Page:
Staying BBQ Safe at Home
Summer is a great time to spend more time outdoors with family and friends, and as such, many of us like to cook and eat outdoors. So here are our top tips for staying BBQ safe this summer.
- Never use any sort of BBQ, indoors or on a balcony – the wind may carry smouldering ash towards nearby grassland or neighbouring properties, starting a fire.
- Be careful where you position your BBQ. Choose level ground, well away from anything combustible like sheds, fences, trees, or tents.
- Never use petrol, paraffin, or any flammable liquids to start or revive your BBQ – use only recognised lighters or starter fuels on cold coals.
- Carefully supervise children – little ones can all too easily trip and fall, while older children might hurt themselves trying to help.
- Beware of the dog (and sometimes cats!). They can’t resist the smell of a sizzling sausage and can cause accidents getting under your feet. To be really safe, keep the pooch indoors whilst cooking, or at least out of the immediate vicinity of the BBQ.
- Never use a disposable BBQ in a public park or open green space. When disposable BBQs are not put out properly, they can cause grass fires, especially in hot weather when the ground is dry. They also pose a threat to wildlife and the environment.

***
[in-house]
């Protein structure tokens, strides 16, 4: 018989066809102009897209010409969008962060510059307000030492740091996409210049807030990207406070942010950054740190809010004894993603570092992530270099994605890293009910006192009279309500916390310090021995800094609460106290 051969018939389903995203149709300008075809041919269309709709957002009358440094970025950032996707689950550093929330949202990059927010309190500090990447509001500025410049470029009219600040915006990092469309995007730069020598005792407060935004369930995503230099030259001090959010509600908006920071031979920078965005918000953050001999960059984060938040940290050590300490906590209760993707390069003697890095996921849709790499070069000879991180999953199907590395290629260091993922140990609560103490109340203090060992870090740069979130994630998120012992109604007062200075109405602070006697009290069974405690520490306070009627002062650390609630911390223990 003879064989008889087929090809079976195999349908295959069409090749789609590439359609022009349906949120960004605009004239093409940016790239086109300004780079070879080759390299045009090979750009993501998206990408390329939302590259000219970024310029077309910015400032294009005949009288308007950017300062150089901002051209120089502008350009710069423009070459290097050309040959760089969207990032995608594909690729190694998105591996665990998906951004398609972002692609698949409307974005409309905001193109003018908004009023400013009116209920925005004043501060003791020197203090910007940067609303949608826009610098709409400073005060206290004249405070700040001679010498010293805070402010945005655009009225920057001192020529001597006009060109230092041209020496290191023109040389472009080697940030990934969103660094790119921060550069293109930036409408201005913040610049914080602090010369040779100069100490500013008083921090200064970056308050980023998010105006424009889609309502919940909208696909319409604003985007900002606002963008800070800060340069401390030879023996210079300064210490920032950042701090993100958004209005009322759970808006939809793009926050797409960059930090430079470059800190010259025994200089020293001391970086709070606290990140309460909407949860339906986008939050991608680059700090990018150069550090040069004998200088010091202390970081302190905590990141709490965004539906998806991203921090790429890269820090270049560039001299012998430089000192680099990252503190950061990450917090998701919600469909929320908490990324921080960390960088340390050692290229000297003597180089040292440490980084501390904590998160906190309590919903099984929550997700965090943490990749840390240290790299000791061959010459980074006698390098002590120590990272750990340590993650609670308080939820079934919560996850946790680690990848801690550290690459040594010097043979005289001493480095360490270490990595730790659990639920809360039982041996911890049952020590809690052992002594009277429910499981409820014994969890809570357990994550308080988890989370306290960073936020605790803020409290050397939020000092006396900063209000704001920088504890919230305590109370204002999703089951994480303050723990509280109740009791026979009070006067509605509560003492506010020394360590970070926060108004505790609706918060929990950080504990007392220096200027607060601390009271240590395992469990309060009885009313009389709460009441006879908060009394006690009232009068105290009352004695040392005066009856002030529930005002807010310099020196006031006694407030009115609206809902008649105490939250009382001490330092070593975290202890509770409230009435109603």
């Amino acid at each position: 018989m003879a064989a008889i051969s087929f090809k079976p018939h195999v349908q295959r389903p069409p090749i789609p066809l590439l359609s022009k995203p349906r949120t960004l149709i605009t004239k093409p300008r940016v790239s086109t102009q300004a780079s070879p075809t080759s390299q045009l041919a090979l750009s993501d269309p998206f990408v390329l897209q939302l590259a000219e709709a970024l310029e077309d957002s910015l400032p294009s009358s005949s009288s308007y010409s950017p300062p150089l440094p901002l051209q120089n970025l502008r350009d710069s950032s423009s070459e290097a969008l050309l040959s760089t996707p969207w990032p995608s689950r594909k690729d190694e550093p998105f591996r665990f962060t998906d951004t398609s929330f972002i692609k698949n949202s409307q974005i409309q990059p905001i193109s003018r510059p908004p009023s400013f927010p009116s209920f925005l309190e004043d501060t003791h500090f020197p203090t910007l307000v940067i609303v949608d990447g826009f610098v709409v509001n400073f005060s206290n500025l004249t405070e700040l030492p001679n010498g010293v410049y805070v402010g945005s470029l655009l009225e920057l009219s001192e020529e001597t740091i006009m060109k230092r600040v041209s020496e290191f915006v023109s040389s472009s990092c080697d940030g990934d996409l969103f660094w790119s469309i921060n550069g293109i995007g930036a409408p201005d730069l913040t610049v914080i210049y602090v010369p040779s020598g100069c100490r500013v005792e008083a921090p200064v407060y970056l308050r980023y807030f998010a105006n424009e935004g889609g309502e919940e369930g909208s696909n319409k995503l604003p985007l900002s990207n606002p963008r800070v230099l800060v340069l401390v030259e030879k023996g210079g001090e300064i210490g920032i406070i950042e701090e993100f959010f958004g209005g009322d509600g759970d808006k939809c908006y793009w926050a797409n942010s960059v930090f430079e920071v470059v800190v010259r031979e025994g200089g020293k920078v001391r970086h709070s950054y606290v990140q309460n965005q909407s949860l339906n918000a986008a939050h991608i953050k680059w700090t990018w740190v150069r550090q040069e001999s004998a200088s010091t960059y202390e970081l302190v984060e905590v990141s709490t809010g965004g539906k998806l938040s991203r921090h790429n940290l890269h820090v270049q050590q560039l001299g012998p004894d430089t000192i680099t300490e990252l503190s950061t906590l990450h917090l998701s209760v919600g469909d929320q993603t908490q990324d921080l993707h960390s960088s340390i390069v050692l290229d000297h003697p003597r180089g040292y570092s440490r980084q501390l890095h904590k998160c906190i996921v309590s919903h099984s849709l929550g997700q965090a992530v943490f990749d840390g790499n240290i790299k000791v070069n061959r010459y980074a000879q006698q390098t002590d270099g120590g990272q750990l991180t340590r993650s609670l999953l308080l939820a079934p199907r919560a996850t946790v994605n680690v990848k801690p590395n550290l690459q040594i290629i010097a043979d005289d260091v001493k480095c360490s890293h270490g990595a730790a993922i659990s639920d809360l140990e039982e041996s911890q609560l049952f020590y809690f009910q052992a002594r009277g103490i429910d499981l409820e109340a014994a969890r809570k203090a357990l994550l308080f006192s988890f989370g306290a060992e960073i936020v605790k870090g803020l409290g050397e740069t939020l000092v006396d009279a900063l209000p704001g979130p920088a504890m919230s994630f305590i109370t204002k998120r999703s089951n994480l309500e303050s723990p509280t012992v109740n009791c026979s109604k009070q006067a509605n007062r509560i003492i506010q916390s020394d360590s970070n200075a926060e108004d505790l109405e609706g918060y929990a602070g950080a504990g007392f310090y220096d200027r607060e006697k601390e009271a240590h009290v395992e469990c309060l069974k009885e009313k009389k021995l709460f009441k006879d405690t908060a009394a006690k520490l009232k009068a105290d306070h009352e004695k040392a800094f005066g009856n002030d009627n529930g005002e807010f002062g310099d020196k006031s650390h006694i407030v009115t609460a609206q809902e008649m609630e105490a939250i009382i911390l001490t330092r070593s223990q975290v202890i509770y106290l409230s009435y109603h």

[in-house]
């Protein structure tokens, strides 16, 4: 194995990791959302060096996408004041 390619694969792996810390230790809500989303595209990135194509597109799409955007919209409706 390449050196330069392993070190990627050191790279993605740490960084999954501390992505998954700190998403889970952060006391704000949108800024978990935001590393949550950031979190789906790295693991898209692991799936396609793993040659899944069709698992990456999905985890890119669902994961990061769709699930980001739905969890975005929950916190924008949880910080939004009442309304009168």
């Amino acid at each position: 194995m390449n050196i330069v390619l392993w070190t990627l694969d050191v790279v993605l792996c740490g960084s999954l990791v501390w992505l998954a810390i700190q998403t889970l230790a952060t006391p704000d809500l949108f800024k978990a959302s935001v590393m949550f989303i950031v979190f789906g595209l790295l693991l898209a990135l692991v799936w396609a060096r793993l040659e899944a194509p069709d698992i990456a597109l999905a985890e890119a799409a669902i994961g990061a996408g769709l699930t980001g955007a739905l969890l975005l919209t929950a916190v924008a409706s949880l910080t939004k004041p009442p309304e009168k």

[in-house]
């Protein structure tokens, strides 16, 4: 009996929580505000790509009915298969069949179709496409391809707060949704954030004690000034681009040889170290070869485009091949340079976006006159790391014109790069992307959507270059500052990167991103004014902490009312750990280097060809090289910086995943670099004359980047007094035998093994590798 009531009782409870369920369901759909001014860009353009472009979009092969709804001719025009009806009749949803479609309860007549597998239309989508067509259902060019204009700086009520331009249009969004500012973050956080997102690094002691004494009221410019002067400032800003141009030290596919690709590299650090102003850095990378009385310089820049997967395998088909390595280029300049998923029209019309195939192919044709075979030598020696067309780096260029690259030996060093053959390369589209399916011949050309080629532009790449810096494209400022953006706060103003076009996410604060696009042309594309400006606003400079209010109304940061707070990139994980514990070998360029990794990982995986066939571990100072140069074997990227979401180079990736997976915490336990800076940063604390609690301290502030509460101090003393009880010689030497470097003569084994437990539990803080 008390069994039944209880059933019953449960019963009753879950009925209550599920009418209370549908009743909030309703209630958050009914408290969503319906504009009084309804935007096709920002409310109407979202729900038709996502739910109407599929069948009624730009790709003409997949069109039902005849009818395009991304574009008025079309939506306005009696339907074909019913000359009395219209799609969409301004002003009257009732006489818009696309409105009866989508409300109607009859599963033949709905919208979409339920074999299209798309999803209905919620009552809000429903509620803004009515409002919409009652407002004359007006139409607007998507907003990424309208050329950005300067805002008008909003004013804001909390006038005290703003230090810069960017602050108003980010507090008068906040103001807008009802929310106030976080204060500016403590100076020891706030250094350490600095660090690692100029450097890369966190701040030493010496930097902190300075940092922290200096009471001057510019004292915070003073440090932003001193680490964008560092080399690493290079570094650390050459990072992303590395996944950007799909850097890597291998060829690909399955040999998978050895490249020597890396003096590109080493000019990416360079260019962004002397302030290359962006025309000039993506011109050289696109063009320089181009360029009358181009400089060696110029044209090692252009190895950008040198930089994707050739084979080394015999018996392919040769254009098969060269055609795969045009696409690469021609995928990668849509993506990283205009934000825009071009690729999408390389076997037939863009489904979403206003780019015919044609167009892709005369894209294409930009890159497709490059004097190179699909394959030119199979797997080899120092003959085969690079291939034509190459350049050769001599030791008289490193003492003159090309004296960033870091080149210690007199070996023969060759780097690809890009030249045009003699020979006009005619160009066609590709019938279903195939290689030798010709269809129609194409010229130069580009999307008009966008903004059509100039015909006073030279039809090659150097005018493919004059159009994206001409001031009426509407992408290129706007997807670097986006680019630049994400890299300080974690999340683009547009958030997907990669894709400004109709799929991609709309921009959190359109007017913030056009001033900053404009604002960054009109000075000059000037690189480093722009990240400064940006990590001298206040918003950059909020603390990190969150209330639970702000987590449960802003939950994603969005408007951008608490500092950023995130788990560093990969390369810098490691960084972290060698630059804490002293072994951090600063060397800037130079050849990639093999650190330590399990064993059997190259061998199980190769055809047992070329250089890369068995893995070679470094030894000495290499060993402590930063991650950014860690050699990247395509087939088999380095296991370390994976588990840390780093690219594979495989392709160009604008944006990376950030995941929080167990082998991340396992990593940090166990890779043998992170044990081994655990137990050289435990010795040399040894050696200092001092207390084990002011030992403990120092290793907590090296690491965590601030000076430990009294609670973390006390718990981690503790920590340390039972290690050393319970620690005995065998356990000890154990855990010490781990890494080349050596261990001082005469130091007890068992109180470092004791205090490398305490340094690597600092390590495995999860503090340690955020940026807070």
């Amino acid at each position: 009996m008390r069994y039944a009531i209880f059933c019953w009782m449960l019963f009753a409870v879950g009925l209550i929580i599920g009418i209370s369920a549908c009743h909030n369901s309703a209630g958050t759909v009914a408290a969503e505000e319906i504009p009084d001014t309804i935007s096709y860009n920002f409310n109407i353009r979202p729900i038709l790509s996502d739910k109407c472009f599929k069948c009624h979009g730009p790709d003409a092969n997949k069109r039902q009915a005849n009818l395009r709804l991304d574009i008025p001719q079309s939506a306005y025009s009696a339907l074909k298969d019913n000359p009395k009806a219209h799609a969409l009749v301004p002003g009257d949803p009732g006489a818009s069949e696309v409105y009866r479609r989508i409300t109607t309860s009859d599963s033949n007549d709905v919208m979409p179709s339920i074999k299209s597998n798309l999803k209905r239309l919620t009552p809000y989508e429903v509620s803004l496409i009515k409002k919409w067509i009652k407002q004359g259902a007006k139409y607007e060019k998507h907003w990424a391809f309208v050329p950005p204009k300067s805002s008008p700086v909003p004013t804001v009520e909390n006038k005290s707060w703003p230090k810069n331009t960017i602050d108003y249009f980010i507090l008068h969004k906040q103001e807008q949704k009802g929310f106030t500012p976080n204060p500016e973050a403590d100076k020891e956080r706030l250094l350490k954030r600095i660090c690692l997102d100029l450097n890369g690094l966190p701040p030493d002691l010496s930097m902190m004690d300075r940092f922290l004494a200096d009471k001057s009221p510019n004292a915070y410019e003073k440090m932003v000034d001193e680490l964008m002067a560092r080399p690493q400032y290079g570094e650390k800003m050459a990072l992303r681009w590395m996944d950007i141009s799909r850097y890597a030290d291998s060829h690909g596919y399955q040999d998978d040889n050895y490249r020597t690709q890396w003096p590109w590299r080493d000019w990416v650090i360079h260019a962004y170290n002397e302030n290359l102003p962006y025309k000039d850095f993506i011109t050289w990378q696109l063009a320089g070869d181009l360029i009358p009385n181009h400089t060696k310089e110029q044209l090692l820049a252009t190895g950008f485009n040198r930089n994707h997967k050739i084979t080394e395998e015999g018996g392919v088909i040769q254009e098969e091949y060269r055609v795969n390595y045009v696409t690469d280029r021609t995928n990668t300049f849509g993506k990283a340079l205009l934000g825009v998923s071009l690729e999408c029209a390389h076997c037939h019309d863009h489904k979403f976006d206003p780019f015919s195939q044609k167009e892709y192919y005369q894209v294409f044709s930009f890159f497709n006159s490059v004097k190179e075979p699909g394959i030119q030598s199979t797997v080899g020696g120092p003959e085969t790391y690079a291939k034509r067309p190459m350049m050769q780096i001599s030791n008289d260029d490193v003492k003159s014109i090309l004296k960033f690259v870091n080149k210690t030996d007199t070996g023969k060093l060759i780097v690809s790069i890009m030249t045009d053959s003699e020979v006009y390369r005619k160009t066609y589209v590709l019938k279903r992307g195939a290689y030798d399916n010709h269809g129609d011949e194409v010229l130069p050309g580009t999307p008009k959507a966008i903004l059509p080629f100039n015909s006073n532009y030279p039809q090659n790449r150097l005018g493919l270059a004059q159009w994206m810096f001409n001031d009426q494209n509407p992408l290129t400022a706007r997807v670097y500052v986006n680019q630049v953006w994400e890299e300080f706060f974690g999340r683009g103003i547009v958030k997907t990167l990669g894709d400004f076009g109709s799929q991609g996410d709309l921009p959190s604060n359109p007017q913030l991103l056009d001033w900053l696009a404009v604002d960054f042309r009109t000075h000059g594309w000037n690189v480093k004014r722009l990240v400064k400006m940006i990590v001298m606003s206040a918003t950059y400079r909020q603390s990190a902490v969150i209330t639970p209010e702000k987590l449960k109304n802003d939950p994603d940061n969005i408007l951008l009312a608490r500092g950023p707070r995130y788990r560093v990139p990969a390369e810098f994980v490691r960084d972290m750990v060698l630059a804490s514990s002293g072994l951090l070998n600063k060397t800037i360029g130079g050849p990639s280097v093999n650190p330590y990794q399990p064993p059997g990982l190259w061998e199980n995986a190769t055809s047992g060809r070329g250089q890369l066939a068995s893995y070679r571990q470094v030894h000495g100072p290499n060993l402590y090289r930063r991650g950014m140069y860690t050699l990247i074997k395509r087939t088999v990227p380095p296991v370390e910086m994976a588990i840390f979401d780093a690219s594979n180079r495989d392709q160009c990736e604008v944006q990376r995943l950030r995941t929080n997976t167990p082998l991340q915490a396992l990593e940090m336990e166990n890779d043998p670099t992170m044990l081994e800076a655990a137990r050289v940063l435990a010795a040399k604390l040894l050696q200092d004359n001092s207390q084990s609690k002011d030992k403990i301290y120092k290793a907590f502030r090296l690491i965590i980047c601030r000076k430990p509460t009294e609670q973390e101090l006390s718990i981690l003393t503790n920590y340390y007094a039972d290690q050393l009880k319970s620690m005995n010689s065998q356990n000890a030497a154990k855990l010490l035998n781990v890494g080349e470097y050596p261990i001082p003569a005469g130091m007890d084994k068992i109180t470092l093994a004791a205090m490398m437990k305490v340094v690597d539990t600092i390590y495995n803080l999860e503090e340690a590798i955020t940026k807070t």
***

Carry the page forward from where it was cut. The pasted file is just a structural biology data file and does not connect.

- BBQs can stay hot for hours, so be really careful moving them. They also give off carbon monoxide fumes for several hours after they go out, so don’t bring them indoors, or into a tent, with you.
- The ground beneath a disposable BBQ can remain searingly hot for hours after it has been removed, posing a risk to anyone who might walk over it.
- Empty ashes onto bare garden soil, not into dustbins or wheelie bins. If they’re hot, they can melt the plastic and cause a fire.
- Always keep water nearby.
Gas barbecues come with their own set of risks so follow the advice below for a safer summer:
- Never store gas cylinders under the stairs – if there is a fire they might explode and block your escape route. Store them outside, away from direct sunlight and frost.
- Take care when turning bottled gas barbecues on and off. After cooking, turn the gas supply off first and then the barbecue control. This will control any gas from leaking.
- If you suspect a leak, turn off the gas cylinder and try brushing soapy water around all joints, watching for bubbles – remove any sources of ignition and inform others of the problem while you resolve it – follow advice from a competent source.
- Make sure the tap is turned off before changing the gas cylinder.
- Change gas cylinders outdoors or in a well-ventilated area, and make sure all joints are tightened, safe and secure – keep away from sources of ignition.